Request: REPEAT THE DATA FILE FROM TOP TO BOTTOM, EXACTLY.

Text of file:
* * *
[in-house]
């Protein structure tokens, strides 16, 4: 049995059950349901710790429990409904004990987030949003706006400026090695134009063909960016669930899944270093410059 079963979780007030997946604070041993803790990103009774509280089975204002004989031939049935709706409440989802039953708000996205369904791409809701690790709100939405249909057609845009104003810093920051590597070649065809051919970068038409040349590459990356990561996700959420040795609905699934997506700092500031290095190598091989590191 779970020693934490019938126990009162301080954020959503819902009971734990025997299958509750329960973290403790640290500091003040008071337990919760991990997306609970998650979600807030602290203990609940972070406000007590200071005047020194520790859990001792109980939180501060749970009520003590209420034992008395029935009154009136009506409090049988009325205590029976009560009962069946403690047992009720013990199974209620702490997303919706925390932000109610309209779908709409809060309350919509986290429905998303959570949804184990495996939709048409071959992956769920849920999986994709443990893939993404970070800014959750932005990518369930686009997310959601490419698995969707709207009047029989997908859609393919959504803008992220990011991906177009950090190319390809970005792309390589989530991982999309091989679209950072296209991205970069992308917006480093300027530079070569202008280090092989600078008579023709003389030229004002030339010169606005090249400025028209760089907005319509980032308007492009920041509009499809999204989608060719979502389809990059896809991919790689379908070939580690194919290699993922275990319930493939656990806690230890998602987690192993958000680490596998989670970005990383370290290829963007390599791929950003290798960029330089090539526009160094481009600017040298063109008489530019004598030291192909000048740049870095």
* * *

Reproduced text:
[in-house]
């Protein structure tokens, strides 16, 4: 049995059950349901710790429990409904004990987030949003706006400026090695134009063909960016669930899944270093410059 079963979780007030997946604070041993803790990103009774509280089975204002004989031939049935709706409440989802039953708000996205369904791409809701690790709100939405249909057609845009104003810093920051590597070649065809051919970068038409040349590459990356990561996700959420040795609905699934997506700092500031290095190598091989590191 779970020693934490019938126990009162301080954020959503819902009971734990025997299958509750329960973290403790640290500091003040008071337990919760991990997306609970998650979600807030602290203990609940972070406000007590200071005047020194520790859990001792109980939180501060749970009520003590209420034992008395029935009154009136009506409090049988009325205590029976009560009962069946403690047992009720013990199974209620702490997303919706925390932000109610309209779908709409809060309350919509986290429905998303959570949804184990495996939709048409071959992956769920849920999986994709443990893939993404970070800014959750932005990518369930686009997310959601490419698995969707709207009047029989997908859609393919959504803008992220990011991906177009950090190319390809970005792309390589989530991982999309091989679209950072296209991205970069992308917006480093300027530079070569202008280090092989600078008579023709003389030229004002030339010169606005090249400025028209760089907005319509980032308007492009920041509009499809999204989608060719979502389809990059896809991919790689379908070939580690194919290699993922275990319930493939656990806690230890998602987690192993958000680490596998989670970005990383370290290829963007390599791929950003290798960029330089090539526009160094481009600017040298063109008489530019004598030291192909000048740049870095």